Crystal Dunn and Kadidiatou Diani went at it for the full 90 minutes plus extra time. Dunn excels one-v-one because of how dynamic and light on her feet she is. Her ability to get all the way up the field and contribute offensively, and then track back and make key stops is why she’s earned and maintained an outside back starting role. She wasn’t moving up the flank as much this game mainly due to the fact the United States sat back after the 1-0 lead. This made Dunn’s job particularly interesting because it invited Diani to run at her any chance she could get. Diani tested Dunn and found ways to get past her on the endline. But, even as crafty as Diani was throughout the game her final service was poor. The United States finished the match with seven blocks to France’s two.

Up the field Alex Morgan shined in her own one-v-one against France’s Griedge Mbock Bathy. Bathy struggled to keep up with Morgan, and this became more than obvious when Bathy fouled Morgan within just a few minutes of the game. Bathy’s tug on Morgan’s arm resulted in a yellow card and a United States free kick. This free kick gave the United States the advantage after Rapinoe bent it in for the lead. So, whether it was Morgan up top baiting France’s backline into dumb fouls, or Dunn’s ability to stay tight on a quick and creative French forward, the United States’ won the one-v-one battles for the night.

A protective formation switch-up

Ellis’ decision to drop five in the back may have been a cautious move, but it worked.

France couldn’t find their way past the United States backline, whether that was by dribble or with balls over the top. Julie Ertz dropped back into the defensive line which gave the United States one more level of protection. The shape was a 5-4-1 and even though France finished the game with 20 shots to the United States’ 10 shots, only five of France’s chances were on net, compared to eight for the US.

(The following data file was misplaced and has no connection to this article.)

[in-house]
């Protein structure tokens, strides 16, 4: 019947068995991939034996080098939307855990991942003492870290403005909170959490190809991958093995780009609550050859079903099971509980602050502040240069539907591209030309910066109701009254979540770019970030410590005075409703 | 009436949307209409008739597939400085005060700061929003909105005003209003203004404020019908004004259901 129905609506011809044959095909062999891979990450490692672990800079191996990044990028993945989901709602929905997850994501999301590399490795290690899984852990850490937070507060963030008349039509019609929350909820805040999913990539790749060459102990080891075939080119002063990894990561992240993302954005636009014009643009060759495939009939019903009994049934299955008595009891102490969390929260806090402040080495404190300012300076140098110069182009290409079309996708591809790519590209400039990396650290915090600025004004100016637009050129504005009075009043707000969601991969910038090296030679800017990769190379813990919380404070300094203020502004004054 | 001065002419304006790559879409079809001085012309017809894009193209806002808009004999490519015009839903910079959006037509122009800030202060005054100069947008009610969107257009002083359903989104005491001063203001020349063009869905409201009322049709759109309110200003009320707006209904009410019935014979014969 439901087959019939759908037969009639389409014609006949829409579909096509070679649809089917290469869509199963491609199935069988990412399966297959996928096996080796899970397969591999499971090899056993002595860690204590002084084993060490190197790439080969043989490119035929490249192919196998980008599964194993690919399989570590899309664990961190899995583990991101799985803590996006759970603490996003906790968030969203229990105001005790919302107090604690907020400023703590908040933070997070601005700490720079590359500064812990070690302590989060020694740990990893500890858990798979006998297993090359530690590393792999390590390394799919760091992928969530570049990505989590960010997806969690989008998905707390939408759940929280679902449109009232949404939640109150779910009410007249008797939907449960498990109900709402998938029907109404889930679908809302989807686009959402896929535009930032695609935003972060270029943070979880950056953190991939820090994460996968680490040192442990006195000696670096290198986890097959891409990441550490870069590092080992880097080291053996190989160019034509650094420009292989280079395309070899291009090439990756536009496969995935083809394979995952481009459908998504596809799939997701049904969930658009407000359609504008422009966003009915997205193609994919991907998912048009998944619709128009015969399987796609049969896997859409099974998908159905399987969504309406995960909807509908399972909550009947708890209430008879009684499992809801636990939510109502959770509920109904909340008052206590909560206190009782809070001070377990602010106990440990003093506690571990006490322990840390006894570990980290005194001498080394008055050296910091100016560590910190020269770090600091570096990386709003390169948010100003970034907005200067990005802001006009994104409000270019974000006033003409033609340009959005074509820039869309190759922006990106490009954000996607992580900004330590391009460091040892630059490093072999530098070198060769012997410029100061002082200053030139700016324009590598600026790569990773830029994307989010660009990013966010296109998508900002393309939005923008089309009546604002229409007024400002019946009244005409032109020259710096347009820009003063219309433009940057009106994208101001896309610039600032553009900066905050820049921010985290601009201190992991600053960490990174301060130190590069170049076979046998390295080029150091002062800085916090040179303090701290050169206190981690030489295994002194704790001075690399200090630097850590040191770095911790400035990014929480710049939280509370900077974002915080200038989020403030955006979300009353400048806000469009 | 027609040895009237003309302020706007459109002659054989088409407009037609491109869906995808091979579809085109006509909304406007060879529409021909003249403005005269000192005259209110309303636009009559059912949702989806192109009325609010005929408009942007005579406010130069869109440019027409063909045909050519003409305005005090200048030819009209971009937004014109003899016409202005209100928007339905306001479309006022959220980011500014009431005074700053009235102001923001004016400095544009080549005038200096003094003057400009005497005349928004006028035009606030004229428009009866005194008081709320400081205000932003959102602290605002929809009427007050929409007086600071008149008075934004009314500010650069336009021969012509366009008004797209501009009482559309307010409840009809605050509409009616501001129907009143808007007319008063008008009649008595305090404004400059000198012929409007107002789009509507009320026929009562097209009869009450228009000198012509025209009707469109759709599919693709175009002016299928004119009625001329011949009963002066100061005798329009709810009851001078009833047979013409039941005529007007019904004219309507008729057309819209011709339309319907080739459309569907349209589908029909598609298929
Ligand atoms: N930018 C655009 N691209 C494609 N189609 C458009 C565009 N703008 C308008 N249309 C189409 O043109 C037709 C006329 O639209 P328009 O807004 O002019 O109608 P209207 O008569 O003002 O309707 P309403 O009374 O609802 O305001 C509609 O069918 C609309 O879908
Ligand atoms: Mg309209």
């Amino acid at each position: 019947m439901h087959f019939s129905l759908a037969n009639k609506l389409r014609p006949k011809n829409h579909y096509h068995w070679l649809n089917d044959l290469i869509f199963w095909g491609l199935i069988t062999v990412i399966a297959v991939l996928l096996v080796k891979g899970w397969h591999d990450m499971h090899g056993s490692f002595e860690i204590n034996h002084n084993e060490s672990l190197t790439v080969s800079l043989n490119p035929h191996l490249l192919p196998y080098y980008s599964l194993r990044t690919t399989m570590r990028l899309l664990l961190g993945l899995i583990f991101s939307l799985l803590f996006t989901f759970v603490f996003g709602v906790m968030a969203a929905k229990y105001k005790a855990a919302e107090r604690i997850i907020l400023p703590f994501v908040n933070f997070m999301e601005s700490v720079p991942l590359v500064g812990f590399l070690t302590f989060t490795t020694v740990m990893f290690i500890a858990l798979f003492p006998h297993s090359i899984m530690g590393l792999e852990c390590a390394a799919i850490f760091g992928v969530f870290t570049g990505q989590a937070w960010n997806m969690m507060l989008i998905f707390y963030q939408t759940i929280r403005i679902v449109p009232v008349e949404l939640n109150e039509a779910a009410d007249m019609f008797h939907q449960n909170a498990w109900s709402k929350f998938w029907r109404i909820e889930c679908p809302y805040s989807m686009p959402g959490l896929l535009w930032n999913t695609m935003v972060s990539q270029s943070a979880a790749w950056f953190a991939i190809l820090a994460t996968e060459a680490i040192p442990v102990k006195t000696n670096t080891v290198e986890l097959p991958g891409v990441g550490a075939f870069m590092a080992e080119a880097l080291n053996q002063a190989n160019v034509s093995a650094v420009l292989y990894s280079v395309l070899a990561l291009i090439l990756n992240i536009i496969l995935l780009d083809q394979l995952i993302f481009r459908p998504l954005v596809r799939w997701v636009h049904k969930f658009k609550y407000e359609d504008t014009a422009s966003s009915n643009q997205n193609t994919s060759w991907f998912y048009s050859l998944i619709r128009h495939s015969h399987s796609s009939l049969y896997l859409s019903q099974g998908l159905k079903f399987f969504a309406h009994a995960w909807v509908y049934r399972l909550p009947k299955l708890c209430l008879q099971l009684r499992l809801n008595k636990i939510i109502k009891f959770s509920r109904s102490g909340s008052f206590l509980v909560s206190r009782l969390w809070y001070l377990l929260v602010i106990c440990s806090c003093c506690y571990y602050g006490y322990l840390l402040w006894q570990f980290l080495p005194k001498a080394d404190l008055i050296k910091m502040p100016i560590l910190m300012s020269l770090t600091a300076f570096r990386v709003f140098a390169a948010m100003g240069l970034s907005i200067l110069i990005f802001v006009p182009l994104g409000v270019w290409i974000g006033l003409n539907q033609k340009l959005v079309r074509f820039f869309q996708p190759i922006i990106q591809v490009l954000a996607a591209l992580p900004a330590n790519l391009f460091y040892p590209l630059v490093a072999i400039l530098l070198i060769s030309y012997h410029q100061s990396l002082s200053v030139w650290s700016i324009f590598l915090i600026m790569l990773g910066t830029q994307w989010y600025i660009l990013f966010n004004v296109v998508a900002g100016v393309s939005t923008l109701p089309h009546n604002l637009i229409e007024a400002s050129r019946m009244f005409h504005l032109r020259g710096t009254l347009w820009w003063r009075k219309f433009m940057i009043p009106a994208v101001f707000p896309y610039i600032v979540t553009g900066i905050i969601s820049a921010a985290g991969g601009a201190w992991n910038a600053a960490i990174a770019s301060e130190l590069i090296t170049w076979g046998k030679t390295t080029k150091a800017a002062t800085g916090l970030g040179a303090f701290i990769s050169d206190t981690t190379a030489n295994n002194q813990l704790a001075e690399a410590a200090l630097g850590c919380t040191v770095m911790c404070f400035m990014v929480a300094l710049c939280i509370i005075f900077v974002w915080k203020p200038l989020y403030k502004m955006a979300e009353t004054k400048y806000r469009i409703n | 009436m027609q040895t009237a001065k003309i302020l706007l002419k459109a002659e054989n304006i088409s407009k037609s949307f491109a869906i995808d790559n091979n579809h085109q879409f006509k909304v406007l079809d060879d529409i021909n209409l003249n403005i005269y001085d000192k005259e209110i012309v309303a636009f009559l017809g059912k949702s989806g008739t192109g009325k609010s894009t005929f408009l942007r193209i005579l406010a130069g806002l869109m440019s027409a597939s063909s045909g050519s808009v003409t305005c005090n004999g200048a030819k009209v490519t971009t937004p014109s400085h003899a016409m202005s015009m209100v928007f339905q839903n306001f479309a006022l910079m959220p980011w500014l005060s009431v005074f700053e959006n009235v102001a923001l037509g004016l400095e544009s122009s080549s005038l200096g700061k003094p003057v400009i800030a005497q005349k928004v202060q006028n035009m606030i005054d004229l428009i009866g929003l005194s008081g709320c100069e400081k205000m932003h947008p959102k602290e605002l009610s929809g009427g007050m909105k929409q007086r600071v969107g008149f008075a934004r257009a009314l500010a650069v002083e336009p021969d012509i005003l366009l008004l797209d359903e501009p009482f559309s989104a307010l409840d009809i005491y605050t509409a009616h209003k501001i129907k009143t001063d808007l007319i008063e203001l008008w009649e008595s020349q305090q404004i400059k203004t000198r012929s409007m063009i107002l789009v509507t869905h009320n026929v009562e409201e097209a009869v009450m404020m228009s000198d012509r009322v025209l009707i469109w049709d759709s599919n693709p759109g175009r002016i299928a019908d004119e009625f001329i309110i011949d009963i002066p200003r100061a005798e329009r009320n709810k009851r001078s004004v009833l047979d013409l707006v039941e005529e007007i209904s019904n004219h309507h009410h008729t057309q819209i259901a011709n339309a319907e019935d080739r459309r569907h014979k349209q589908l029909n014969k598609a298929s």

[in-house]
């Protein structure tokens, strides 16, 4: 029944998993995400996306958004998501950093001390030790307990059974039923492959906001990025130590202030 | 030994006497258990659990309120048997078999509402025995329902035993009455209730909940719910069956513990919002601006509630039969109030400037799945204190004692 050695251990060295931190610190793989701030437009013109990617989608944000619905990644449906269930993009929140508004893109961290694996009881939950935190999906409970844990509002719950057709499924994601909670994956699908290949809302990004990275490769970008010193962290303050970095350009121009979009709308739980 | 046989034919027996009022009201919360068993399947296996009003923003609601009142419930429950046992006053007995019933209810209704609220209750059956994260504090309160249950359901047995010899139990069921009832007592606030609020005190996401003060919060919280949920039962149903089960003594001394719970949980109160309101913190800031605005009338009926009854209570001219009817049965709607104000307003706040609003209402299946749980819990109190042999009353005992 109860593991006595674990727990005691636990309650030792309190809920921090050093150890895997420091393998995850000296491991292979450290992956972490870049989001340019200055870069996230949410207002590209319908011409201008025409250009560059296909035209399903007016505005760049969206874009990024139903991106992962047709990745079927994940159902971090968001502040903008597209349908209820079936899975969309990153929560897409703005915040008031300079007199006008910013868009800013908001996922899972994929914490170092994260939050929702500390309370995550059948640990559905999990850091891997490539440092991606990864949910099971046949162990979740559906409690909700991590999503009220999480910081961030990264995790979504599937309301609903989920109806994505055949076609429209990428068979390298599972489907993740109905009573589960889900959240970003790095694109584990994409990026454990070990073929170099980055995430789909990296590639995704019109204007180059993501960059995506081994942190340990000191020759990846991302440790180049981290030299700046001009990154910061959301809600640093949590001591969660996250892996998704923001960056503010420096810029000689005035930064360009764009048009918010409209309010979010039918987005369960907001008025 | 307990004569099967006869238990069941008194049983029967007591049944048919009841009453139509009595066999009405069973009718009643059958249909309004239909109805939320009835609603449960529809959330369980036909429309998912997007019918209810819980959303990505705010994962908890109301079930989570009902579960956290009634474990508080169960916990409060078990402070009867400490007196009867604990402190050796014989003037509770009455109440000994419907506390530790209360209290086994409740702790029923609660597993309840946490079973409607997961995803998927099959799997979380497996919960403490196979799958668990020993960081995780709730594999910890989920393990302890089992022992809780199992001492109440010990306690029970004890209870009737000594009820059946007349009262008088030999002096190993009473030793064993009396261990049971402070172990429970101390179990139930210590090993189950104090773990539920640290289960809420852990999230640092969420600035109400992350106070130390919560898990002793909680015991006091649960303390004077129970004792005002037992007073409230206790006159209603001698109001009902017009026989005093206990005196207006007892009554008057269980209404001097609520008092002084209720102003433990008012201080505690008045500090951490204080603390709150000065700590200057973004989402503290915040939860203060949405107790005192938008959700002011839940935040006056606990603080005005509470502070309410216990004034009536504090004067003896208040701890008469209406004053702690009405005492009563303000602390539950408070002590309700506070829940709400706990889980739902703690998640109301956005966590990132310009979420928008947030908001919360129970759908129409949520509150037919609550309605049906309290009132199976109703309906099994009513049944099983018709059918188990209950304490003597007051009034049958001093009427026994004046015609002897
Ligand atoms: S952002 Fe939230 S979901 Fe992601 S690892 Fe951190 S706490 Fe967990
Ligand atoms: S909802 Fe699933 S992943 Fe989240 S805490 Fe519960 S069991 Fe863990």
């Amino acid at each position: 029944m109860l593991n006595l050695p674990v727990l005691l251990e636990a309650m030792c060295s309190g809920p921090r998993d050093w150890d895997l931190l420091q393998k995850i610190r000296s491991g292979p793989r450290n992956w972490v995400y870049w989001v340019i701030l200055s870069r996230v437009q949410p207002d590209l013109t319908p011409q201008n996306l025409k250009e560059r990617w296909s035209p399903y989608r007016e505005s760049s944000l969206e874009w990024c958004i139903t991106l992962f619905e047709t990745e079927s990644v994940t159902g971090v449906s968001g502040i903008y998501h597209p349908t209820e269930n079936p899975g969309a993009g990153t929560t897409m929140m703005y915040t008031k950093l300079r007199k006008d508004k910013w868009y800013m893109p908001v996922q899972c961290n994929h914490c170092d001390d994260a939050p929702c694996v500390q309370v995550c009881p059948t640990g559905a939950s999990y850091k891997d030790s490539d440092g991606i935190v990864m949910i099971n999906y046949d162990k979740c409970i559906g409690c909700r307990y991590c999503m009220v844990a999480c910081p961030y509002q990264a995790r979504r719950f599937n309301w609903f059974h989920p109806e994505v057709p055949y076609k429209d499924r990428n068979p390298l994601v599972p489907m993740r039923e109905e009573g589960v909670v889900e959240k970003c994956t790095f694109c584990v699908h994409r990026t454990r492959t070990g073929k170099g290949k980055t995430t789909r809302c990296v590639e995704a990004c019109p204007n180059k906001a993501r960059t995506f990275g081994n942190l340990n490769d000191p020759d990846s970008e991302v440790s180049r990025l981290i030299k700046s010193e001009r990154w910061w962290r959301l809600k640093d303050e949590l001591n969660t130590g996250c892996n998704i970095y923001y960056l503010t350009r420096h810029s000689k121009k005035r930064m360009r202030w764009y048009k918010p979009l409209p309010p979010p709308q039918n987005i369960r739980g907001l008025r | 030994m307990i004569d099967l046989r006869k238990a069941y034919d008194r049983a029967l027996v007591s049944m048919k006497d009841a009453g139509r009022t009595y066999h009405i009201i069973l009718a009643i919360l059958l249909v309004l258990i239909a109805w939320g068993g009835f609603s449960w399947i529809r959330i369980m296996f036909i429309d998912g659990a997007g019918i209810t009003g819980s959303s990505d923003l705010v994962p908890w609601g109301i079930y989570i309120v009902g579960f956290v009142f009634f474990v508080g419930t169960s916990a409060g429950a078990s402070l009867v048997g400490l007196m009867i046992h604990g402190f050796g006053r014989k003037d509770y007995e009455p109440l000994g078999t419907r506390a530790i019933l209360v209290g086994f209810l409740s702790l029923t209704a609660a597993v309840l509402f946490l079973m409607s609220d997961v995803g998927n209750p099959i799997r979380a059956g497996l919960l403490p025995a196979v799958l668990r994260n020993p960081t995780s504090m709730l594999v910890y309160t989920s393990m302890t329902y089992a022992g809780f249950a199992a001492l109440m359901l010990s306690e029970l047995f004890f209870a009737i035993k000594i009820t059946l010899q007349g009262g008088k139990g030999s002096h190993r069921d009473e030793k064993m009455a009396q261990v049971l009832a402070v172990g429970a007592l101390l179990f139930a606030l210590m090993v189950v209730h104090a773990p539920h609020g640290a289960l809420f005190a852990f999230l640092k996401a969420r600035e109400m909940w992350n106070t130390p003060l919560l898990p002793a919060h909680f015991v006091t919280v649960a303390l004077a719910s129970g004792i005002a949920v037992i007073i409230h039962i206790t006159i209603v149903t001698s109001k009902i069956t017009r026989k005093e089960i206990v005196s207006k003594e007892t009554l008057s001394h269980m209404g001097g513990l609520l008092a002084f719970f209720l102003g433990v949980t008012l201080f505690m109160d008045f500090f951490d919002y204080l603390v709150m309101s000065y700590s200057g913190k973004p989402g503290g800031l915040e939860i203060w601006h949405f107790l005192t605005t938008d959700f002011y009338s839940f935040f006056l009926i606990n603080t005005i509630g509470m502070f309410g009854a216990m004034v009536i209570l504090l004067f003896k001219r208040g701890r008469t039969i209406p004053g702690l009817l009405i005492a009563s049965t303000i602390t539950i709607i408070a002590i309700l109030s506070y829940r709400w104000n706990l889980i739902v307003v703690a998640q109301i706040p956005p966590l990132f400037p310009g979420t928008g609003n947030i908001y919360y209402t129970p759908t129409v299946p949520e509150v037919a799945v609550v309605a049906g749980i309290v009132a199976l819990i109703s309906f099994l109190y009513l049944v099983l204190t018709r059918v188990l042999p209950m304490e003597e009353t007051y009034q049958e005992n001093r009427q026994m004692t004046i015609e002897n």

This formation stumped France because they were pulled out of the direct, over-the-top game that they so badly wanted to play against the United States. While France had the better of the possession of the match at 60% to the United States’ 40%, it was as if every possession that France earned got choked up or simply went awry by trying to play direct. What did work was when they built from captain Wendie Renard in the back through their midfield in Amandine Henry, and then found the outside flank players to stretch the United States. Even when stretched wide, both Dunn and Kelley O’Hara were like elastic, sprinting their way back into position, making sure that even with five in the back they were shifting cohesively as a unit.

Leaders shine